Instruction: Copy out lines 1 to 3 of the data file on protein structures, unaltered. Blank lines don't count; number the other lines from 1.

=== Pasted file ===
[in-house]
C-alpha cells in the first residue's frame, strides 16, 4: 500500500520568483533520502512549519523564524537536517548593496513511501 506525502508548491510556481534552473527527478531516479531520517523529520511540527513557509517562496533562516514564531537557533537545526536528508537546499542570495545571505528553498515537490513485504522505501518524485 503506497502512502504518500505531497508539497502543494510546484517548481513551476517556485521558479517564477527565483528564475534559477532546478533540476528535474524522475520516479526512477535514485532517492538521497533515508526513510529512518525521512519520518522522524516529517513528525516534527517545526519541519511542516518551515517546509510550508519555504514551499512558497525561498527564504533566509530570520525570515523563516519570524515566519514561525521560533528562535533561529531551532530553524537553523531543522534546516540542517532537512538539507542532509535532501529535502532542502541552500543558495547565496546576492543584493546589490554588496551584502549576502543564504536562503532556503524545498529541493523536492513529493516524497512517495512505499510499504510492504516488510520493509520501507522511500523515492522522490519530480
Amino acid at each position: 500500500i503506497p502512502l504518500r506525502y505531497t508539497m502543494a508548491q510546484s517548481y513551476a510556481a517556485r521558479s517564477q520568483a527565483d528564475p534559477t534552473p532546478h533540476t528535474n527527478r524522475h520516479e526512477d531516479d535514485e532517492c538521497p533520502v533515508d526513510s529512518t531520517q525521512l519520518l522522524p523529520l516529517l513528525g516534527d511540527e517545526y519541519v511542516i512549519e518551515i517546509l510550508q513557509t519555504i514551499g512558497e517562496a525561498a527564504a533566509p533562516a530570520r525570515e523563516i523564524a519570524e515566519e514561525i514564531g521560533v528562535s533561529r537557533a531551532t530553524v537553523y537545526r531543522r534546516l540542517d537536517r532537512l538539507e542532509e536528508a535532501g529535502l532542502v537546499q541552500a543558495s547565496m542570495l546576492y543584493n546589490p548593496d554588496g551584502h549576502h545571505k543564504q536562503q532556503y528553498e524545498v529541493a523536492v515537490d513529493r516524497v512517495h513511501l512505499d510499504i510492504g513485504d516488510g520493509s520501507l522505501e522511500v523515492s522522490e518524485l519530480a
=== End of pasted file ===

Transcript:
[in-house]
C-alpha cells in the first residue's frame, strides 16, 4: 500500500520568483533520502512549519523564524537536517548593496513511501 506525502508548491510556481534552473527527478531516479531520517523529520511540527513557509517562496533562516514564531537557533537545526536528508537546499542570495545571505528553498515537490513485504522505501518524485 503506497502512502504518500505531497508539497502543494510546484517548481513551476517556485521558479517564477527565483528564475534559477532546478533540476528535474524522475520516479526512477535514485532517492538521497533515508526513510529512518525521512519520518522522524516529517513528525516534527517545526519541519511542516518551515517546509510550508519555504514551499512558497525561498527564504533566509530570520525570515523563516519570524515566519514561525521560533528562535533561529531551532530553524537553523531543522534546516540542517532537512538539507542532509535532501529535502532542502541552500543558495547565496546576492543584493546589490554588496551584502549576502543564504536562503532556503524545498529541493523536492513529493516524497512517495512505499510499504510492504516488510520493509520501507522511500523515492522522490519530480
Amino acid at each position: 500500500i503506497p502512502l504518500r506525502y505531497t508539497m502543494a508548491q510546484s517548481y513551476a510556481a517556485r521558479s517564477q520568483a527565483d528564475p534559477t534552473p532546478h533540476t528535474n527527478r524522475h520516479e526512477d531516479d535514485e532517492c538521497p533520502v533515508d526513510s529512518t531520517q525521512l519520518l522522524p523529520l516529517l513528525g516534527d511540527e517545526y519541519v511542516i512549519e518551515i517546509l510550508q513557509t519555504i514551499g512558497e517562496a525561498a527564504a533566509p533562516a530570520r525570515e523563516i523564524a519570524e515566519e514561525i514564531g521560533v528562535s533561529r537557533a531551532t530553524v537553523y537545526r531543522r534546516l540542517d537536517r532537512l538539507e542532509e536528508a535532501g529535502l532542502v537546499q541552500a543558495s547565496m542570495l546576492y543584493n546589490p548593496d554588496g551584502h549576502h545571505k543564504q536562503q532556503y528553498e524545498v529541493a523536492v515537490d513529493r516524497v512517495h513511501l512505499d510499504i510492504g513485504d516488510g520493509s520501507l522505501e522511500v523515492s522522490e518524485l519530480a